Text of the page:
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Assessment: (also refer to Assessment Outcomes Grids below)
Class Test (Weighting 50% LO1, LO2)
Written Assignment (Weighting 50% LO2, LO3)
(N.B. (i) Assessment Outcomes Grids for the module (one for each component) can be found below which clearly demonstrate how the learning outcomes of the module will be assessed.
(ii) An indicative schedule listing approximate times within the academic calendar when assessment is likely to feature will be provided within the Student Handbook.)

Assessment Outcome Grids (Footnote A.)

Component 1
Assessment Type (Footnote B.) Learning Outcome (1) Learning Outcome (2) Learning Outcome (3) Weighting (%) of Assessment ElementTimetabled Contact Hours
Class test (written)check markcheck mark 501

Component 2
Assessment Type (Footnote B.) Learning Outcome (1) Learning Outcome (2) Learning Outcome (3) Weighting (%) of Assessment ElementTimetabled Contact Hours
Essay check markcheck mark500
Combined Total For All Components100% 1 hours

A. Referred to within Assessment Section above
B. Identified in the Learning Outcome Section above

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  1. More than one assessment method can be used to assess individual learning outcomes.
  2. Schools are responsible for determining student contact hours. Please refer to University Policy on contact hours (extract contained within section 10 of the Module Descriptor guidance note).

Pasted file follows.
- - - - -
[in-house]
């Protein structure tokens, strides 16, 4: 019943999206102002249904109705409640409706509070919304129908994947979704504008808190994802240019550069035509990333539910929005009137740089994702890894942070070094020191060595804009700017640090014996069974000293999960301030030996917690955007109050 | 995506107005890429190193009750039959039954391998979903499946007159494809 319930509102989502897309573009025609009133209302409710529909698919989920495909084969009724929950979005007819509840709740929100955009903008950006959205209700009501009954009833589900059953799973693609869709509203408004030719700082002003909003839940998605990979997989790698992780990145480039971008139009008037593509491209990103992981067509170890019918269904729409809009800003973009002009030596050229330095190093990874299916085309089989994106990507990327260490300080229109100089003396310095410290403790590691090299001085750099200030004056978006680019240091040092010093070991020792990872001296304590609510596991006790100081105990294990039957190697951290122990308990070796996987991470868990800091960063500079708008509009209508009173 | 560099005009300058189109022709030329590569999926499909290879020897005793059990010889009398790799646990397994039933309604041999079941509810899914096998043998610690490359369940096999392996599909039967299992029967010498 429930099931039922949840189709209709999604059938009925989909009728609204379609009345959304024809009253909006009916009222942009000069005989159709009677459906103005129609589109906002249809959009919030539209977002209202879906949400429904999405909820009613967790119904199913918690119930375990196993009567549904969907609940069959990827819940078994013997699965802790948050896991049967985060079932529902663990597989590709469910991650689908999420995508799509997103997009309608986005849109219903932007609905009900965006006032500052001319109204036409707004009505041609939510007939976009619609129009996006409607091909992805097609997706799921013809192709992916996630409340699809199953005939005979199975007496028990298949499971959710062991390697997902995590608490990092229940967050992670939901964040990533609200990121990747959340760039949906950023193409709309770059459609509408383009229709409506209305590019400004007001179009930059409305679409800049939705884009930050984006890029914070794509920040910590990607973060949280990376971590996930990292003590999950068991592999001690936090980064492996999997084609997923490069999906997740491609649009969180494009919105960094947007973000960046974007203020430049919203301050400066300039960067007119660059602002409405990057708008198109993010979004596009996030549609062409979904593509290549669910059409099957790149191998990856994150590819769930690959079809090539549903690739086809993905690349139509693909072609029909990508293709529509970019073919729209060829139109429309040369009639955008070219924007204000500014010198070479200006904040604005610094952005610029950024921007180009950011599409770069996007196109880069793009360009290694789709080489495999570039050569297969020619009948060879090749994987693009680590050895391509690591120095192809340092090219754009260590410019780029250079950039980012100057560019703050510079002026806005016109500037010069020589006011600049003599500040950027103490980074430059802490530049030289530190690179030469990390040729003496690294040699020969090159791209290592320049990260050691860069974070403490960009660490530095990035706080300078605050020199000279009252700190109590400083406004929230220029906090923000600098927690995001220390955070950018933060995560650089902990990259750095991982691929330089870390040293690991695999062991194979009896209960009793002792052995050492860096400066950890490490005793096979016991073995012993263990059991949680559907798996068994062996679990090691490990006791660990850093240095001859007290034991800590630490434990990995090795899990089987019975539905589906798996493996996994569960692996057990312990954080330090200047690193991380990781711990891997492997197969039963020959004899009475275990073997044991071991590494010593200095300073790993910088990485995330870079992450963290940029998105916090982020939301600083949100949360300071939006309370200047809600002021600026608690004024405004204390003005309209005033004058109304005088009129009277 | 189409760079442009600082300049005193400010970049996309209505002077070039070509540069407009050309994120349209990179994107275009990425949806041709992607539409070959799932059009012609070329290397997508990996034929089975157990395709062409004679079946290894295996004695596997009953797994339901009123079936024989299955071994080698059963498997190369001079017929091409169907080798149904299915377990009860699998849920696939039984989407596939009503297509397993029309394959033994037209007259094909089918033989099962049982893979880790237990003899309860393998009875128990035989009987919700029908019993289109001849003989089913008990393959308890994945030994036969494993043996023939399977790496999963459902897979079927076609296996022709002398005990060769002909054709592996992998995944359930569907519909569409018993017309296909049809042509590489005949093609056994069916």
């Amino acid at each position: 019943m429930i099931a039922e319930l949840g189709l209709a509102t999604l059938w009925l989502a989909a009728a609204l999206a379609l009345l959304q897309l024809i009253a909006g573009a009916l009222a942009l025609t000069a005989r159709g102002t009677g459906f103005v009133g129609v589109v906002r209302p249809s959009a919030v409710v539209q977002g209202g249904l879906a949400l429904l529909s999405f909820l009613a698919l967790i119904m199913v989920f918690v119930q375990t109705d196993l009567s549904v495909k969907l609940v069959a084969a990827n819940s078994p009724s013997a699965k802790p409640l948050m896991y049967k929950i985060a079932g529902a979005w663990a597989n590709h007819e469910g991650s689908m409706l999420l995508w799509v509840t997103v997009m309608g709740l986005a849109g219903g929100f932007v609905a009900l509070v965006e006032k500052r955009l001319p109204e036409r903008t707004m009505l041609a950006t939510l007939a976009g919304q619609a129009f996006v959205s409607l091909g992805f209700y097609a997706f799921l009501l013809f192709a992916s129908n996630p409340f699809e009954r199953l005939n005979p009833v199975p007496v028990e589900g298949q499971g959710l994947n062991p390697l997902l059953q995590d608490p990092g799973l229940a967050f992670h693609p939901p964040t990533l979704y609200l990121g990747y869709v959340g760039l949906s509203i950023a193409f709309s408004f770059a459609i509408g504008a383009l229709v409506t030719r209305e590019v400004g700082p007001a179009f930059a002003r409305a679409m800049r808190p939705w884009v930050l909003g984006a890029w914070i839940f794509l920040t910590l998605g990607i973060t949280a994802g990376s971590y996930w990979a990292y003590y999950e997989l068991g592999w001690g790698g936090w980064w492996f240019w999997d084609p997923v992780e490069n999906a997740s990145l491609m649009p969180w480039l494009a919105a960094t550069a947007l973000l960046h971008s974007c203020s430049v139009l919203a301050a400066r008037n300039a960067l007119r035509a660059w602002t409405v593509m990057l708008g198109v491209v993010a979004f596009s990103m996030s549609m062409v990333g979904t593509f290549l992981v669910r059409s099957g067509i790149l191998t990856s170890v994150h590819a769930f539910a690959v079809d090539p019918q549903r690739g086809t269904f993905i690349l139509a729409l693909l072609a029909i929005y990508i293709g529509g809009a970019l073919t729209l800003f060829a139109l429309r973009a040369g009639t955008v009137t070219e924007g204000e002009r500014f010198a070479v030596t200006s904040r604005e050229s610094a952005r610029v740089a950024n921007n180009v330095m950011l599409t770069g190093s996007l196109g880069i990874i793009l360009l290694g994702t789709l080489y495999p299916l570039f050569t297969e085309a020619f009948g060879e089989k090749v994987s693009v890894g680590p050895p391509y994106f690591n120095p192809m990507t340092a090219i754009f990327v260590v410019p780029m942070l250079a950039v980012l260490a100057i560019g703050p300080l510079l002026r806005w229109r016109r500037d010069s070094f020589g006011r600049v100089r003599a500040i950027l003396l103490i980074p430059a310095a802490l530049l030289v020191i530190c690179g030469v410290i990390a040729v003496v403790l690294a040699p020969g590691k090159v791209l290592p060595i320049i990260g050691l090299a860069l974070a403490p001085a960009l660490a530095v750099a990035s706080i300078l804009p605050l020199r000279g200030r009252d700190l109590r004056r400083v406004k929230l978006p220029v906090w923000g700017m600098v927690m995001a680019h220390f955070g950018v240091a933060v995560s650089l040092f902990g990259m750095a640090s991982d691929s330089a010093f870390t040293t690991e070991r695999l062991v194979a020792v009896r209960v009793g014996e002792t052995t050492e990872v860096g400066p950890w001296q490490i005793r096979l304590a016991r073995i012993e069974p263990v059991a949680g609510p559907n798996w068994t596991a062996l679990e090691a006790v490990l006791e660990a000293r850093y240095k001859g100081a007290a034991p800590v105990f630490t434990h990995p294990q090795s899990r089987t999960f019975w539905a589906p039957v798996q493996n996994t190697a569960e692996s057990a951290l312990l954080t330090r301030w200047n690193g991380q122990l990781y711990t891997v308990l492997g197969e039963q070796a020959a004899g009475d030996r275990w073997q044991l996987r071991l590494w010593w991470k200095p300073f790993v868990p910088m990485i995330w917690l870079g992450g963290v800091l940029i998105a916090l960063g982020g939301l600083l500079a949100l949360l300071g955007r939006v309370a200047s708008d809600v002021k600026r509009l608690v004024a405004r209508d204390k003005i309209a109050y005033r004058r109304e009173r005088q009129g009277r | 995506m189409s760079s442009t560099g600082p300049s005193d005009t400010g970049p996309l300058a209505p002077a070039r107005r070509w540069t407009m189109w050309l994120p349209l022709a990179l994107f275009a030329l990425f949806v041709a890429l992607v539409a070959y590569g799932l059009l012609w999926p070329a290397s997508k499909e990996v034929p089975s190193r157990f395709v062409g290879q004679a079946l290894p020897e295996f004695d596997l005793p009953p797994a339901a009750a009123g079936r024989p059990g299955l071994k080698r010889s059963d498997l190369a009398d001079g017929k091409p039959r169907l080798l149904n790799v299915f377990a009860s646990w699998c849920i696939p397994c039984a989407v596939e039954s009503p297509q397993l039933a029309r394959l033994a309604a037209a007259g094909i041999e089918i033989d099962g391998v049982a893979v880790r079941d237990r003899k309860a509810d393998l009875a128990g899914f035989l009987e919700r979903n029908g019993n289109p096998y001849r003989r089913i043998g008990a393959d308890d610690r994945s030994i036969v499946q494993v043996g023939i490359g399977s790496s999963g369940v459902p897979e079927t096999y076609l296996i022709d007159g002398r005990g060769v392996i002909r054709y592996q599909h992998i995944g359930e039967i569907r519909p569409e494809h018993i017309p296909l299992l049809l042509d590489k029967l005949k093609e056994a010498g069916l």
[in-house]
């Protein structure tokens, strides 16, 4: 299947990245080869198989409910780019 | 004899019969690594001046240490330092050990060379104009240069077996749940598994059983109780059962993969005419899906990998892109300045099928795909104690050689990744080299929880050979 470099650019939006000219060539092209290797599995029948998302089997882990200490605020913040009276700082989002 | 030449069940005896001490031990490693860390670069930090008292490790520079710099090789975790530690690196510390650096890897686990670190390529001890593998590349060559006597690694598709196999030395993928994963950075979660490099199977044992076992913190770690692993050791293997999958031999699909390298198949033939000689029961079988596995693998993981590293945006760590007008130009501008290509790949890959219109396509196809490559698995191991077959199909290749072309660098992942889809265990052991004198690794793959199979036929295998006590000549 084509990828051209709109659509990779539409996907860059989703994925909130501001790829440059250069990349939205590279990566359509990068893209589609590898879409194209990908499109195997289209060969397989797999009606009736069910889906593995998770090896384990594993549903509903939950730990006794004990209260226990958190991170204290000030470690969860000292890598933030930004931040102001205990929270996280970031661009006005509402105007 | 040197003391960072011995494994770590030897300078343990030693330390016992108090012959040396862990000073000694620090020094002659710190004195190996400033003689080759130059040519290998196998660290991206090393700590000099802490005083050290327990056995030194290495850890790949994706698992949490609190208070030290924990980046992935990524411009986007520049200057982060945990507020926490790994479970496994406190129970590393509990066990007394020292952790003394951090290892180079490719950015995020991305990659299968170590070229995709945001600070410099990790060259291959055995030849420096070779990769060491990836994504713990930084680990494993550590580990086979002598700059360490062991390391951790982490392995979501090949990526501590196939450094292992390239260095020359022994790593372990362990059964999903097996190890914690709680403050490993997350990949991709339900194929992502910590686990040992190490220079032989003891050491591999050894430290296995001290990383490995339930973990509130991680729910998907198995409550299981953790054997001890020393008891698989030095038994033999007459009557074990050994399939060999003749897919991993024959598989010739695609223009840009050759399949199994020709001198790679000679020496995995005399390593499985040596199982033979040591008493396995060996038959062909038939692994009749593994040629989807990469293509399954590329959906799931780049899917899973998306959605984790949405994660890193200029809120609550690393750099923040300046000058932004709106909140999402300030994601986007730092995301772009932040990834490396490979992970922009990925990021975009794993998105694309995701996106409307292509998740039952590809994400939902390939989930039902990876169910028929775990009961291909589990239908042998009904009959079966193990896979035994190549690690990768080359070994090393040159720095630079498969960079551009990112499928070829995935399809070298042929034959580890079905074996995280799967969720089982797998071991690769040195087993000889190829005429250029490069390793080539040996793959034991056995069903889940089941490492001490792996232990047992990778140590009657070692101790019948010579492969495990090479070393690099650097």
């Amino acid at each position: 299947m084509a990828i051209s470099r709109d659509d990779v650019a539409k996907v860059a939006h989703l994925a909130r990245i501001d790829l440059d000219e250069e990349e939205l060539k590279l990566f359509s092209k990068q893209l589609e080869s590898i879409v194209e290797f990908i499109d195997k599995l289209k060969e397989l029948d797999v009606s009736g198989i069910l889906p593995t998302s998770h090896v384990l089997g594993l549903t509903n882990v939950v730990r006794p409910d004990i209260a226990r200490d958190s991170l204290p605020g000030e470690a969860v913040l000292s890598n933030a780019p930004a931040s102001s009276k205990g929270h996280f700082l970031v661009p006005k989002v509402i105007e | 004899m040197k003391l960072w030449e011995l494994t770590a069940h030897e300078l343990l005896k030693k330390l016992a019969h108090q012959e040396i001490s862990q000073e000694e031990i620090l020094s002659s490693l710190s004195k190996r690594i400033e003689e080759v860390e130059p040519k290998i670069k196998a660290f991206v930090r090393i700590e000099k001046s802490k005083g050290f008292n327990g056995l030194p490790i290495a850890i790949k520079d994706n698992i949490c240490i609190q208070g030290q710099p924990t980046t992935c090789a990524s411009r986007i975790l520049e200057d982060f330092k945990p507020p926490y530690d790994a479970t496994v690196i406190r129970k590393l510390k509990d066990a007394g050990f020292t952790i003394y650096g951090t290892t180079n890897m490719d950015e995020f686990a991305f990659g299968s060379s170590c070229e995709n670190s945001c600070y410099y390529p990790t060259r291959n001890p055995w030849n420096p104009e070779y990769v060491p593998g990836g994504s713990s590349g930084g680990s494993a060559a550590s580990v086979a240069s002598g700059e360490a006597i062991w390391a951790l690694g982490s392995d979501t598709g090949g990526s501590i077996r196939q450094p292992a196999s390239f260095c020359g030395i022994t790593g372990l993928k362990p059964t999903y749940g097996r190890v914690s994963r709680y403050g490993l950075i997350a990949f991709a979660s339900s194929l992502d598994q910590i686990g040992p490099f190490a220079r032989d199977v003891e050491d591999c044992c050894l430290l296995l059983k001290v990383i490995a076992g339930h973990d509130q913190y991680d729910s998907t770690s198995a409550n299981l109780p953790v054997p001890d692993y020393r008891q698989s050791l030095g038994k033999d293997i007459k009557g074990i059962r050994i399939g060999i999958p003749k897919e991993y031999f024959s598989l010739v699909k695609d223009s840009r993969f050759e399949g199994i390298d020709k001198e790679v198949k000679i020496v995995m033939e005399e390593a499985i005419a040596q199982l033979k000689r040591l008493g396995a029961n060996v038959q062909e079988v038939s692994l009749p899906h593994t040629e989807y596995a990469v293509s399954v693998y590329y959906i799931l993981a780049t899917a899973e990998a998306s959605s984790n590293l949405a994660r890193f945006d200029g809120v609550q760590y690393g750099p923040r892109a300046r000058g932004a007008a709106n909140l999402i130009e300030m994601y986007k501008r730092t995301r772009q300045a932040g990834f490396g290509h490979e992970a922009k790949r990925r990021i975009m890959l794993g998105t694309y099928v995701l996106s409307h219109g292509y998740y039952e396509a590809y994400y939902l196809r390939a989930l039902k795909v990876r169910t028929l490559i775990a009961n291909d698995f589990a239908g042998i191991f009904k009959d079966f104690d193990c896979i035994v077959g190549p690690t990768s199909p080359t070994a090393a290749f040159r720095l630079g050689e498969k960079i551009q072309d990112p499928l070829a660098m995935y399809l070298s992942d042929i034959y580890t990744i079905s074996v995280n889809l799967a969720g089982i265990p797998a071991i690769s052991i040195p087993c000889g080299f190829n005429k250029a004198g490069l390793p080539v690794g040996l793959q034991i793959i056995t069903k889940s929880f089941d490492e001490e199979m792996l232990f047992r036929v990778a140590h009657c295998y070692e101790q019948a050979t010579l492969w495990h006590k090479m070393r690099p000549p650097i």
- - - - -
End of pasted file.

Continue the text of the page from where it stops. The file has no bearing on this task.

This will normally be variable across Schools, dependent on Programmes &/or Professional requirements.

Equality and Diversity
In line with current legislation (Equality Act, 2010) and the UWS Equality, Diversity, and Human Rights Code, our modules are accessible and inclusive, with reasonable adjustment for different needs where appropriate. Module materials comply with University guidance on inclusive learning and teaching, and specialist assistive equipment, support provision and adjustment to assessment practice will be made in accordance with UWS policy and regulations. Where modules require practical learning or assessment, alternative formats and/or roles will be provided for students with physical disabilities which impact participation.

Please refer to the UWS Equality and Diversity Policy at the following link:
UWS Equality and Diversity Policy
(N.B. Every effort will be made by the University to accommodate any equality and diversity issues brought to the attention of the School)

2014 University of the West of Scotland

University of the West of Scotland is a Registered Scottish Charity.

Charity number SC002520.